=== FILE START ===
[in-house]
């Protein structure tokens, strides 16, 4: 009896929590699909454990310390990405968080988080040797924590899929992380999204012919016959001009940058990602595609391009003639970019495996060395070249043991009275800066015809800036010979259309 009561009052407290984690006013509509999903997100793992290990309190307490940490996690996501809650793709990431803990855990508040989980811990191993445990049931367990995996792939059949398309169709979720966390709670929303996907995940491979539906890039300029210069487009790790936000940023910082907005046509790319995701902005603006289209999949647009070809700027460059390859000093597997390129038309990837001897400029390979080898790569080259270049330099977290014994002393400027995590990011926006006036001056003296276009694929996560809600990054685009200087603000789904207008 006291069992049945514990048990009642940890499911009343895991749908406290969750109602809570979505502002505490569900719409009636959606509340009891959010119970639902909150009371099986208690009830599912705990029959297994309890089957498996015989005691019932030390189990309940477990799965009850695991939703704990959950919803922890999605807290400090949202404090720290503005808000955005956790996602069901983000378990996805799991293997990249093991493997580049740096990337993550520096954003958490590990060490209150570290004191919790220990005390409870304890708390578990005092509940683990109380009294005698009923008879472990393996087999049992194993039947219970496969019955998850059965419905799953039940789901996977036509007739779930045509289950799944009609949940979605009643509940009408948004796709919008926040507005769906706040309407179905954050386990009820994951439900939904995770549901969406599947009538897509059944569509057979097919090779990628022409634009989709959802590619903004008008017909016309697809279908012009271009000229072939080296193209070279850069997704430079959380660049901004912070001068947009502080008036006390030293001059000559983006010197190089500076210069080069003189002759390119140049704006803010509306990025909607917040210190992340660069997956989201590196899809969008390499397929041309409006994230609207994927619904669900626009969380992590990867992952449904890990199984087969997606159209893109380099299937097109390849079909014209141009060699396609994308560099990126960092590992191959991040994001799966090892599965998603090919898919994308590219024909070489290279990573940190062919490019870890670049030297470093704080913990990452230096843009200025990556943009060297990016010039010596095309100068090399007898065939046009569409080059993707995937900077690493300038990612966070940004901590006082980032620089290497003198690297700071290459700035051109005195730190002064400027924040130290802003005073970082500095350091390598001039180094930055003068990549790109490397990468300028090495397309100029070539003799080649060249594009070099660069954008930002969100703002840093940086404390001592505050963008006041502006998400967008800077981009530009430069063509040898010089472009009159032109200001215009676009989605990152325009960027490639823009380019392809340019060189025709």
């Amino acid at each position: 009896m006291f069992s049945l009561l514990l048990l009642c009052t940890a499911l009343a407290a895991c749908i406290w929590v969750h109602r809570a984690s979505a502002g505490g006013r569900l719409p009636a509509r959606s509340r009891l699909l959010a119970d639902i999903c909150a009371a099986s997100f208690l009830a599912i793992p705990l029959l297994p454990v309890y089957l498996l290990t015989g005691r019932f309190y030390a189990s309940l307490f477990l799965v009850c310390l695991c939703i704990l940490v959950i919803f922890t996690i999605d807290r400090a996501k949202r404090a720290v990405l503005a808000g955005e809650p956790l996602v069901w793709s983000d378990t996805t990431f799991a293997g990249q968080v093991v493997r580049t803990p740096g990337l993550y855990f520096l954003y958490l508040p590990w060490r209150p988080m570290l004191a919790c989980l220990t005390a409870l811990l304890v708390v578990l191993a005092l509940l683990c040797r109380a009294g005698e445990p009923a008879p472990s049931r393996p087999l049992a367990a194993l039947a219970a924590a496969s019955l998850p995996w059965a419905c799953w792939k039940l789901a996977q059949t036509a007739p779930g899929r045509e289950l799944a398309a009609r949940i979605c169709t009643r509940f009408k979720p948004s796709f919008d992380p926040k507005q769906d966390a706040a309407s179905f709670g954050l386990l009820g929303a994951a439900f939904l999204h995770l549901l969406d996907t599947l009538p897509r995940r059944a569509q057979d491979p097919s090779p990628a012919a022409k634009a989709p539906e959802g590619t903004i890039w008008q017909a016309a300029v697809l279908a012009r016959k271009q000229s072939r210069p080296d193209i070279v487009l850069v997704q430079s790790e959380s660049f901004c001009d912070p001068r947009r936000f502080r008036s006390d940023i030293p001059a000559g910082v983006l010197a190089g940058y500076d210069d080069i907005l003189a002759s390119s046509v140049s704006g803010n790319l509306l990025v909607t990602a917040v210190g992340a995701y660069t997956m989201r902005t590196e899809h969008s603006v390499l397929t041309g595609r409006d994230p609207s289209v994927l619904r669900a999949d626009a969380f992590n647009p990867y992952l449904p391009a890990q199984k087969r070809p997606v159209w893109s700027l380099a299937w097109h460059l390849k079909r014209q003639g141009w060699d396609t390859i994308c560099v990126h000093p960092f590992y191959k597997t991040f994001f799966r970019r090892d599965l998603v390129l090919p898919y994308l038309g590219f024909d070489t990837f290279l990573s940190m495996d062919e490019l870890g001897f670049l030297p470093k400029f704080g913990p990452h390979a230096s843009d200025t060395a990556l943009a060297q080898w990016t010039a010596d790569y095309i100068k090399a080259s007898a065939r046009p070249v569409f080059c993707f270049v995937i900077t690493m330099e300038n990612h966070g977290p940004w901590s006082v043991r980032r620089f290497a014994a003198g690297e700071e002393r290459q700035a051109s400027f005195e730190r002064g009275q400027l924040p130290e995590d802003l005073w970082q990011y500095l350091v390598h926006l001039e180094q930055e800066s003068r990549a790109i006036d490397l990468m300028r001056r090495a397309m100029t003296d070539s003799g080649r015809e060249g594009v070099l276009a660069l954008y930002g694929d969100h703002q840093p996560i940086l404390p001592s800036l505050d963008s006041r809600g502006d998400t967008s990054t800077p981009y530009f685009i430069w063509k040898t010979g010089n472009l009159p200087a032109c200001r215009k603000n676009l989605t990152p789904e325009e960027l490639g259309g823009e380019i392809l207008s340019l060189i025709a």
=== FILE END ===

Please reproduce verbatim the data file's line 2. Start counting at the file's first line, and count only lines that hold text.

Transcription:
């Protein structure tokens, strides 16, 4: 009896929590699909454990310390990405968080988080040797924590899929992380999204012919016959001009940058990602595609391009003639970019495996060395070249043991009275800066015809800036010979259309 009561009052407290984690006013509509999903997100793992290990309190307490940490996690996501809650793709990431803990855990508040989980811990191993445990049931367990995996792939059949398309169709979720966390709670929303996907995940491979539906890039300029210069487009790790936000940023910082907005046509790319995701902005603006289209999949647009070809700027460059390859000093597997390129038309990837001897400029390979080898790569080259270049330099977290014994002393400027995590990011926006006036001056003296276009694929996560809600990054685009200087603000789904207008 006291069992049945514990048990009642940890499911009343895991749908406290969750109602809570979505502002505490569900719409009636959606509340009891959010119970639902909150009371099986208690009830599912705990029959297994309890089957498996015989005691019932030390189990309940477990799965009850695991939703704990959950919803922890999605807290400090949202404090720290503005808000955005956790996602069901983000378990996805799991293997990249093991493997580049740096990337993550520096954003958490590990060490209150570290004191919790220990005390409870304890708390578990005092509940683990109380009294005698009923008879472990393996087999049992194993039947219970496969019955998850059965419905799953039940789901996977036509007739779930045509289950799944009609949940979605009643509940009408948004796709919008926040507005769906706040309407179905954050386990009820994951439900939904995770549901969406599947009538897509059944569509057979097919090779990628022409634009989709959802590619903004008008017909016309697809279908012009271009000229072939080296193209070279850069997704430079959380660049901004912070001068947009502080008036006390030293001059000559983006010197190089500076210069080069003189002759390119140049704006803010509306990025909607917040210190992340660069997956989201590196899809969008390499397929041309409006994230609207994927619904669900626009969380992590990867992952449904890990199984087969997606159209893109380099299937097109390849079909014209141009060699396609994308560099990126960092590992191959991040994001799966090892599965998603090919898919994308590219024909070489290279990573940190062919490019870890670049030297470093704080913990990452230096843009200025990556943009060297990016010039010596095309100068090399007898065939046009569409080059993707995937900077690493300038990612966070940004901590006082980032620089290497003198690297700071290459700035051109005195730190002064400027924040130290802003005073970082500095350091390598001039180094930055003068990549790109490397990468300028090495397309100029070539003799080649060249594009070099660069954008930002969100703002840093940086404390001592505050963008006041502006998400967008800077981009530009430069063509040898010089472009009159032109200001215009676009989605990152325009960027490639823009380019392809340019060189025709």